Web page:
Archived Event

Wiki: The Ultimate Tool For Online Collaboration

Date : Jul 13, 2006
Start Time : 11 a.m. Eastern
Length : 01:00:00

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Wiki is a social software tool that allows for unprecedented online collaboration. It enables a group of people to collaboratively develop a Web site with no knowledge of HTML or other markup languages. Any member of the wiki community can add to or edit anyone else's content, which is what makes Wikis so revolutionary and so controversial.

Wiki can be an excellent tool for certain projects and purposes, but it may not be the best choice for every population. Libraries are already using Wikis as subject guides, knowledge repositories, Intranets, and content management systems. They can also be used by librarians to share information and success stories online. A wiki is a good candidate for any project that requires quick and easy online collaboration.

This presentation will help you learn:

  • what a wiki is
  • how wikis have been (and can be) implemented in libraries
  • whether or not a wiki is the right tool for your library
  • how to implement a wiki in your library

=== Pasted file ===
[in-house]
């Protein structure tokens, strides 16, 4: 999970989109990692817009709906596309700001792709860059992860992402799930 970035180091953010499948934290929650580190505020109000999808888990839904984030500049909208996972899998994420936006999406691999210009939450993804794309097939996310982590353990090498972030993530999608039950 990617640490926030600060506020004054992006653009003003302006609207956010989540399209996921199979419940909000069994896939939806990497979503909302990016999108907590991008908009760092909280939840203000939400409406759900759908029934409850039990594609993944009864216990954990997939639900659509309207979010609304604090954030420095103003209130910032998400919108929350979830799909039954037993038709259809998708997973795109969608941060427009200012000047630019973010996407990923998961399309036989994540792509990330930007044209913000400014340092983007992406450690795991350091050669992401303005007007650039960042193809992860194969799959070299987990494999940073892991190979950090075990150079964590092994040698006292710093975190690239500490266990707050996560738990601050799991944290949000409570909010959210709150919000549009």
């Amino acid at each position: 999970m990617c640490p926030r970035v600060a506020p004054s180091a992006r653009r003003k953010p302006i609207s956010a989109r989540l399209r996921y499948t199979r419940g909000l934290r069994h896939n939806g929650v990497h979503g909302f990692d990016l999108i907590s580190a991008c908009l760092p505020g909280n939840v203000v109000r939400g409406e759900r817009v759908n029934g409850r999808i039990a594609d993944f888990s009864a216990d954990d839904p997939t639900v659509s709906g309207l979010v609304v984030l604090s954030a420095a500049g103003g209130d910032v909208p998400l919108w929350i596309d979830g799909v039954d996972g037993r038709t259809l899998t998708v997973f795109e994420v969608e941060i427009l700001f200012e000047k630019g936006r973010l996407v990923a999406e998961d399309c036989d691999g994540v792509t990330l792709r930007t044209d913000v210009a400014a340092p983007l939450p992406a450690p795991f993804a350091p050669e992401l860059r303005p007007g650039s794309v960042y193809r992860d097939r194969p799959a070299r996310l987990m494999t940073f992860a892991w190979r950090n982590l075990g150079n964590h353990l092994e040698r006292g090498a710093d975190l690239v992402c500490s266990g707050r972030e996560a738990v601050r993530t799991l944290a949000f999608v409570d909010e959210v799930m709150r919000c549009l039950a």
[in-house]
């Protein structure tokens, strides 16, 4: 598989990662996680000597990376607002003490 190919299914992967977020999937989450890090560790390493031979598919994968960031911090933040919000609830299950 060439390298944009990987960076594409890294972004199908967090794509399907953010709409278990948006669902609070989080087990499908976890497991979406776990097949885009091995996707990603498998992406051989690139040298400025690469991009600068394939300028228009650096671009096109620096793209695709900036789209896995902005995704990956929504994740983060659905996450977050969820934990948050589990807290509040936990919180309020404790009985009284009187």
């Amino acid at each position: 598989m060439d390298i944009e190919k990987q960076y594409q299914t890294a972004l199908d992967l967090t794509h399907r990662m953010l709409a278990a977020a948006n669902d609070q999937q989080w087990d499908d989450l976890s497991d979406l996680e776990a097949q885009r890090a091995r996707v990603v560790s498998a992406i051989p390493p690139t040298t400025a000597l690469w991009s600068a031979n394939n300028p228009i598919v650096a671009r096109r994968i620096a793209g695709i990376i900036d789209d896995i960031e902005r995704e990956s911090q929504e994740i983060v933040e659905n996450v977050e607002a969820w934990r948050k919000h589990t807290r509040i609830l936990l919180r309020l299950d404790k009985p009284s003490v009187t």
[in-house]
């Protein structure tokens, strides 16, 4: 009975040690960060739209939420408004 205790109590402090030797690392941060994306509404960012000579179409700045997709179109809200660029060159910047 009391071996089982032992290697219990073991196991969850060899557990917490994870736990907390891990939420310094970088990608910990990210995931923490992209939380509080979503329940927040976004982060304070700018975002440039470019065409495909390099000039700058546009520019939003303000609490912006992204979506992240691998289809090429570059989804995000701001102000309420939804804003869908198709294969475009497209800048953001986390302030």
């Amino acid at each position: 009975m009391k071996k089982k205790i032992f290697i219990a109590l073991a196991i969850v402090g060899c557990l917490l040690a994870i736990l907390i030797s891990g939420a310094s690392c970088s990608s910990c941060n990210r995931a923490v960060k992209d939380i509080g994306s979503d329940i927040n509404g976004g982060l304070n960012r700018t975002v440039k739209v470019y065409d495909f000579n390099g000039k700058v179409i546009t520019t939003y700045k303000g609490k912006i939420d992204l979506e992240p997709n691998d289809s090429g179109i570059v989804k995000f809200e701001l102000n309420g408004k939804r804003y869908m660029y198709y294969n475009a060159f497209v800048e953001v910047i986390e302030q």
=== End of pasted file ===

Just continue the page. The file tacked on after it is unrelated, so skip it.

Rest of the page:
Meredith Farkas ?Distance Learning Librarian, Norwich University

Meredith G. Farkas is the Distance Learning Librarian at Norwich University in Northfield, VT. In this position she has had the opportunity to implement many social technologies for use with her patrons and her colleagues. Meredith is the author of the book Social Software in Libraries: Building Collaboration, Communication and Community Online (Information Today, 2007) and writes the monthly column "Technology in Practice" for American Libraries. She also is the author of the blog Information Wants to Be Free and contributes to the collaborative blog TechEssence. She is the creator of Library Success: A Best Practices Wiki as well as a number of national conference wikis. Meredith is a passionate advocate for affordable online continuing education for librarians and developed the free online course, Five Weeks to a Social Library, to teach librarians about social software. In March 2006, she was named a Mover and Shaker by Library Journal for her innovative use of technology to benefit the profession.